Electric car sales reach new heights

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Nearly every third car sold in Norway last year was a zero-emission vehicle, with sales of electric cars shooting up by another 40 percent over 2017. More than 35,000 Norwegians are also on waiting lists to buy electric cars called elbiler, meaning that 2019 is expected to be another banner year.

Electric car sales have really shifted into high gear in Norway now, and are expanding their reach well beyond cities and towns. PHOTO elbil.no/Ståle Frydenlund

“The development is going almost frighteningly fast,” Øyvind Solberg Thorsen, director of the state agency monitoring road traffic statistics (OFV), told news bureau NTB. For the first time in 10 years, the most popular car in Norway was not the Volkswagen Golf, but rather the electric Nissan Leaf.

Sales of zero emission- and plug-in hybrid cars accounted for 49.1 percent of all new cars in Norway in 2018, according to figures from the state trade association Norsk Elbilforening. If used car imports are taken into consideration, such sales reached 52 percent of all sales, according to OFV. That’s a new milestone at a time when sales of long-popular cars like the conventional Golf and Mercedes are shifting into reverse.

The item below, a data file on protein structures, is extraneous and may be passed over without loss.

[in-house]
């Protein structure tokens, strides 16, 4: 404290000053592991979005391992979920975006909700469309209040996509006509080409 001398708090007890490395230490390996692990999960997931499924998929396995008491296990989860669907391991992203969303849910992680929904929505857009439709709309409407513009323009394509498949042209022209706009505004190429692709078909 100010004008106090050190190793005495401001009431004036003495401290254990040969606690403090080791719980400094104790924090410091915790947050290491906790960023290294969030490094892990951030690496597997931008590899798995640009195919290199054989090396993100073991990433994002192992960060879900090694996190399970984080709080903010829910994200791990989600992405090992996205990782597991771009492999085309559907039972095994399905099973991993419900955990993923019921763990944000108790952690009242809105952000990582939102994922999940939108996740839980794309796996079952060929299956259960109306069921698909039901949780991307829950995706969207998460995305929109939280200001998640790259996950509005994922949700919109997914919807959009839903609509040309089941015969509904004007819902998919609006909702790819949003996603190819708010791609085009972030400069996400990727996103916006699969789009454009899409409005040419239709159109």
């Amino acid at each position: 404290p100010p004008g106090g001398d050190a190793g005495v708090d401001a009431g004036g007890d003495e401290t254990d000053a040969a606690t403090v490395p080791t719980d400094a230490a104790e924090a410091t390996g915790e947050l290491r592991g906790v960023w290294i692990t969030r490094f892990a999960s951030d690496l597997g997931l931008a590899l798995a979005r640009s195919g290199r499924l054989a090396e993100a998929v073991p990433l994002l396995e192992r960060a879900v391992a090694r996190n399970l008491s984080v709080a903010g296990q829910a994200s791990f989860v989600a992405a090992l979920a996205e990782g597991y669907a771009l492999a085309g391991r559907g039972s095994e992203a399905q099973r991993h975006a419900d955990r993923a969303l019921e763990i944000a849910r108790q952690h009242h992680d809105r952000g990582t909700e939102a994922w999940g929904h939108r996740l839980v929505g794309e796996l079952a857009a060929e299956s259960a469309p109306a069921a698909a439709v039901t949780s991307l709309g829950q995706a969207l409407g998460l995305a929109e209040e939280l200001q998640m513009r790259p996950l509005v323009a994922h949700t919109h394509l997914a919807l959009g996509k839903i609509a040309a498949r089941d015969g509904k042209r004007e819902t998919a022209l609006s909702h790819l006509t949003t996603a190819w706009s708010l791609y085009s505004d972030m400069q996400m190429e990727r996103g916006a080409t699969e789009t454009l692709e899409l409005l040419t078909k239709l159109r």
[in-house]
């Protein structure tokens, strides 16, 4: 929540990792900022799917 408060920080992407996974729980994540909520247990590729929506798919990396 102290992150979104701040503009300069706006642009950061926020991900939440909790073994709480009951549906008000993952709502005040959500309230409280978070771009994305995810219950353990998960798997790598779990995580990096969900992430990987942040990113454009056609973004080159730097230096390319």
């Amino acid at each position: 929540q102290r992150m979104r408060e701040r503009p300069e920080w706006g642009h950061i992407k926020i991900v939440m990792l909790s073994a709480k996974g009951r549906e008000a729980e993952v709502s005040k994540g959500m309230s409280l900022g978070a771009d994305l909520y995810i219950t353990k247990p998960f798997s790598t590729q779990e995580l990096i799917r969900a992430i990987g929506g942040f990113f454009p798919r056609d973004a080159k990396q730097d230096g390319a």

“We see that producers that can deliver electric cars are the winners in the statistics,” Thorsen told NTB. He added that 2018 will be remembered as the year when new personal cars that run on alternative fuel really confirmed their already strong position in the market.

Concerns have turned to the failure of many carmakers to produce enough zero-emission cars to meet demand. Norway continues to lead the way in its use of electric cars, growth that’s long been charged up by various tax incentives that can make elbiler much cheaper than conventional cars. As demand for electric cars rises in other countries, carmakers will face even more production pressure.

“The question is whether the branch can deliver 70,000 elbiler this year,” Nils Sødal of the Norwegian Automobile Federation (NAF) told NTB. “Prospective buyers face an uncertain future.”

Diesel-fueled cars and models that don’t meet new restrictions on emissions were the losers last year. That was also blamed for a 6.8 percent decline in new car registrations last year, to 147,929.

Car dealer Gumpens Auto Vest in Kristiansand is just one of those in Norway seeing a huge shift in the market. “We plan to sell 24,000 cars this year,” Morten Sogn of Gumpens told state broadcaster NRK on Thursday. “Of those, 14,000 will be electric cars.” Sales of electric cars, once dominated by drivers in Oslo, have also risen in outlying areas, as recharging stations also expand around the country.

newsinenglish.no/Nina Berglund